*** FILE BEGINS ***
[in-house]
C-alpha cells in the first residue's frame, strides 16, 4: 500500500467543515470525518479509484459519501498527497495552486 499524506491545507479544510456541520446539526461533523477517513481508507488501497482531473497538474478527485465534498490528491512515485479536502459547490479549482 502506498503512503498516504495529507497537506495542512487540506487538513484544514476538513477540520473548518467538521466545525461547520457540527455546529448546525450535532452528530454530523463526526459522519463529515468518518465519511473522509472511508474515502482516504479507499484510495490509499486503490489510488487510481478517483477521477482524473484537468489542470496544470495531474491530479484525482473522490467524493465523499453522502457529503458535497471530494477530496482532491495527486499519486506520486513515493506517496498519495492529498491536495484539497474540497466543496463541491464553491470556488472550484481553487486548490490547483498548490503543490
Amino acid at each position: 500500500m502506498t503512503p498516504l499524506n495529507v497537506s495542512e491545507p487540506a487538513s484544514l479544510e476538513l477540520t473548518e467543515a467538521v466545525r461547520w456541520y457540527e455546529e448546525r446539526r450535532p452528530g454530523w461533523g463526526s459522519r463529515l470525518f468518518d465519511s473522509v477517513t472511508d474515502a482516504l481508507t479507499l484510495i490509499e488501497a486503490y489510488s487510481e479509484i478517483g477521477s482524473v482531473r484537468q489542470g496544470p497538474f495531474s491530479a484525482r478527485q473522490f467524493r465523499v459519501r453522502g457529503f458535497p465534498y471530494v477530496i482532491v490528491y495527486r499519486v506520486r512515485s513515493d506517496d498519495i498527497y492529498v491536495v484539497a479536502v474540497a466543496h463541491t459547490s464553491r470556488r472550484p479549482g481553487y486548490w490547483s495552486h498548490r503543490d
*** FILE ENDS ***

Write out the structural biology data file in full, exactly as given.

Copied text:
[in-house]
C-alpha cells in the first residue's frame, strides 16, 4: 500500500467543515470525518479509484459519501498527497495552486 499524506491545507479544510456541520446539526461533523477517513481508507488501497482531473497538474478527485465534498490528491512515485479536502459547490479549482 502506498503512503498516504495529507497537506495542512487540506487538513484544514476538513477540520473548518467538521466545525461547520457540527455546529448546525450535532452528530454530523463526526459522519463529515468518518465519511473522509472511508474515502482516504479507499484510495490509499486503490489510488487510481478517483477521477482524473484537468489542470496544470495531474491530479484525482473522490467524493465523499453522502457529503458535497471530494477530496482532491495527486499519486506520486513515493506517496498519495492529498491536495484539497474540497466543496463541491464553491470556488472550484481553487486548490490547483498548490503543490
Amino acid at each position: 500500500m502506498t503512503p498516504l499524506n495529507v497537506s495542512e491545507p487540506a487538513s484544514l479544510e476538513l477540520t473548518e467543515a467538521v466545525r461547520w456541520y457540527e455546529e448546525r446539526r450535532p452528530g454530523w461533523g463526526s459522519r463529515l470525518f468518518d465519511s473522509v477517513t472511508d474515502a482516504l481508507t479507499l484510495i490509499e488501497a486503490y489510488s487510481e479509484i478517483g477521477s482524473v482531473r484537468q489542470g496544470p497538474f495531474s491530479a484525482r478527485q473522490f467524493r465523499v459519501r453522502g457529503f458535497p465534498y471530494v477530496i482532491v490528491y495527486r499519486v506520486r512515485s513515493d506517496d498519495i498527497y492529498v491536495v484539497a479536502v474540497a466543496h463541491t459547490s464553491r470556488r472550484p479549482g481553487y486548490w490547483s495552486h498548490r503543490d